Common Core State Standards: Conducting short research projects that build knowledge about a topic; producing clear and coherent writing in which the development, organization and style are appropriate to the task;

4.Water Inside Moon?

In terms of space distances, the Earth’s moon is fairly close to our planet. So why doesn’t it have water that could support life as the Earth does? According to new research, the moon may have a fair amount of water, but it is buried deep below the surface. In a study released by scientists from Brown University, researchers say they have found evidence of water trapped in “glass beads” in ancient rocks that volcanoes spewed across the surface of the moon. Since the evidence was found in almost all samples viewed in satellite images, they concluded “the bulk interior of the moon” is wet. “It’s more water than previously recognized,” said Ralph Milliken, lead author of the research. Water is necessary for all forms of life. Scientists study the moon, the planets and stars to learn more about the universe and our solar system. With family or friends, use the newspaper or Internet to find and closely read a story about a space mission that is giving scientists new information about stars, moons or planets. Use what you read to design a poster, showing the most important findings of the mission. Give your poster an eye-catching headline.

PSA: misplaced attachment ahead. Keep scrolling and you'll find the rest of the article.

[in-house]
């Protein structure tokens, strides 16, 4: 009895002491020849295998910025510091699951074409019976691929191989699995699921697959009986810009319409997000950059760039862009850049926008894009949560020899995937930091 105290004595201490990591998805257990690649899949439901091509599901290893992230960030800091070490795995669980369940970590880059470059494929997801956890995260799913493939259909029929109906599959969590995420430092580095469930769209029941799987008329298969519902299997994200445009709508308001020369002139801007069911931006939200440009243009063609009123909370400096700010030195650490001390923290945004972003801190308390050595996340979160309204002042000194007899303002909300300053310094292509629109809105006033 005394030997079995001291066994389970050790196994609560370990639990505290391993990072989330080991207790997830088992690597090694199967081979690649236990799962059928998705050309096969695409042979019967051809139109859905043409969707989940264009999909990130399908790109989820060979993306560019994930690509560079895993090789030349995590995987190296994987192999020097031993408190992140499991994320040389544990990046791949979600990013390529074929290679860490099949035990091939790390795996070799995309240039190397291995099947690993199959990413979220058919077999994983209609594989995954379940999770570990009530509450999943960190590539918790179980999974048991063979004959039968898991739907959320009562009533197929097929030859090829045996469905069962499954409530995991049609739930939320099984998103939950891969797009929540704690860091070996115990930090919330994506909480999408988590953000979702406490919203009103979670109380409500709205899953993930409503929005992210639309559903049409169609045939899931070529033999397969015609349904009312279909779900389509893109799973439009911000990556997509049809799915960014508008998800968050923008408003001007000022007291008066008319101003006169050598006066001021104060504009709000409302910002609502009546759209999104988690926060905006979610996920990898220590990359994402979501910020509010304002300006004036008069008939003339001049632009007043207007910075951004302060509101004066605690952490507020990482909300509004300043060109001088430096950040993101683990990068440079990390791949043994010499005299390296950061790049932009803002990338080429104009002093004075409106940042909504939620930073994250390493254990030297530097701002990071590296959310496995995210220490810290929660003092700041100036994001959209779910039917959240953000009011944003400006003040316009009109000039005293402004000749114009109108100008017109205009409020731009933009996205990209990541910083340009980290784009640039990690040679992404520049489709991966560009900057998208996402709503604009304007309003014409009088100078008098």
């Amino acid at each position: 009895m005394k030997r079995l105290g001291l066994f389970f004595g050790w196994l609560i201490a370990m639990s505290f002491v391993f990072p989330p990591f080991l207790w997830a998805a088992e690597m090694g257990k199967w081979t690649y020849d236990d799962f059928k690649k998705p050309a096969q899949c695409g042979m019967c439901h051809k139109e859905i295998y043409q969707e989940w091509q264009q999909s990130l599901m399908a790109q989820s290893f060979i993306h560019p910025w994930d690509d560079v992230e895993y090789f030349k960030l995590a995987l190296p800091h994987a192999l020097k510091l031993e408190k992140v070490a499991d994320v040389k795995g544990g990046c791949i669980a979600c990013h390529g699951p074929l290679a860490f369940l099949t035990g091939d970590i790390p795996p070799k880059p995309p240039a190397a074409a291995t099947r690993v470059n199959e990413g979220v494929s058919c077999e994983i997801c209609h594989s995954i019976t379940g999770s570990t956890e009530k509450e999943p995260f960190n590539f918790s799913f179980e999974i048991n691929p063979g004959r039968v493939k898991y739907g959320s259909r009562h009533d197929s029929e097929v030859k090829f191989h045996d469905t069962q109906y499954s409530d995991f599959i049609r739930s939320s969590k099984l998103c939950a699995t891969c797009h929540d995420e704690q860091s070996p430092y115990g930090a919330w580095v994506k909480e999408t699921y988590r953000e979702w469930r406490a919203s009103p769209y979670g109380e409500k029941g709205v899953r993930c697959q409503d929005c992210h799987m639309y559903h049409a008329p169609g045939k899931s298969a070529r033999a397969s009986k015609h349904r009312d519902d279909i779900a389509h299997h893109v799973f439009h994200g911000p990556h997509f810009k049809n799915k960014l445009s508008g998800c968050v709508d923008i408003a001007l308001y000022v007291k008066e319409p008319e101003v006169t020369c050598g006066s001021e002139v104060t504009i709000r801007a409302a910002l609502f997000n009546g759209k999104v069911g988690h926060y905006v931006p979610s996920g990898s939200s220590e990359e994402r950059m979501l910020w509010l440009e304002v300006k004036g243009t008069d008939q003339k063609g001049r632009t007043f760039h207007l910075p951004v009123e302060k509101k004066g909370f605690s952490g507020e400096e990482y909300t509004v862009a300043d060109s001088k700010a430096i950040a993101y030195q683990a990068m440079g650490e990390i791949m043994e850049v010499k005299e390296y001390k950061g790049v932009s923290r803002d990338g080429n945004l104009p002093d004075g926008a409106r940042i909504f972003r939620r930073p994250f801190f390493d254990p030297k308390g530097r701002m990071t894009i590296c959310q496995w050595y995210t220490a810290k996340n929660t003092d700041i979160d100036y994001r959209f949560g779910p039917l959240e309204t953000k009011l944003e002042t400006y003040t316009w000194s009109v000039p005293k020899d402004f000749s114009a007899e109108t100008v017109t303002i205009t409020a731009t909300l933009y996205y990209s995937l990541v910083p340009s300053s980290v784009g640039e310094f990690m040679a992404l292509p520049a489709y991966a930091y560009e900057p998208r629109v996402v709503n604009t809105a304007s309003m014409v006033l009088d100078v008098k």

Common Core State Standards: Using drawings or visual displays when appropriate to enhance the development of main ideas or points; conducting short research projects that build knowledge about a topic.

5.Girl Is a Target

In the European city of London, England, a 5-year-old girl got a lesson in local government that she won’t soon forget. When the Lovebox Music Festival opened near her home, the girl got what she thought was the great idea to sell people lemonade as they walked to the festival area. “She just wanted to put a smile on people's faces,” said her father Andre Spicer, a professor at a nearby business school. Local officials, however, said “not so fast.” Four local council officers approached the girl, told her she was breaking the law and gave her a $200 fine for not having a food permit. When her dad wrote about it in a local newspaper, council officials found that the community was outraged at how the girl was treated. They quickly backtracked, canceling the fine and sending the girl and her family an apology. “We are very sorry that this has happened,” they said. “We expect our enforcement officers to show common sense and to use their powers sensibly. This clearly did not happen.” Kids often make news by coming up with interesting ideas or projects. In the newspaper or online, find and closely read a story about a young person doing something unusual or useful. Write the person’s name down the side of a sheet of paper. Use each letter to start a phrase or sentence describing how the person’s actions are unusual, useful or interesting.

Common Core State Standards: Reading closely what a text says explicitly and to make logical inferences from it; organizing data using concrete objects, pictures, tallies, tables, charts, diagrams and graphs.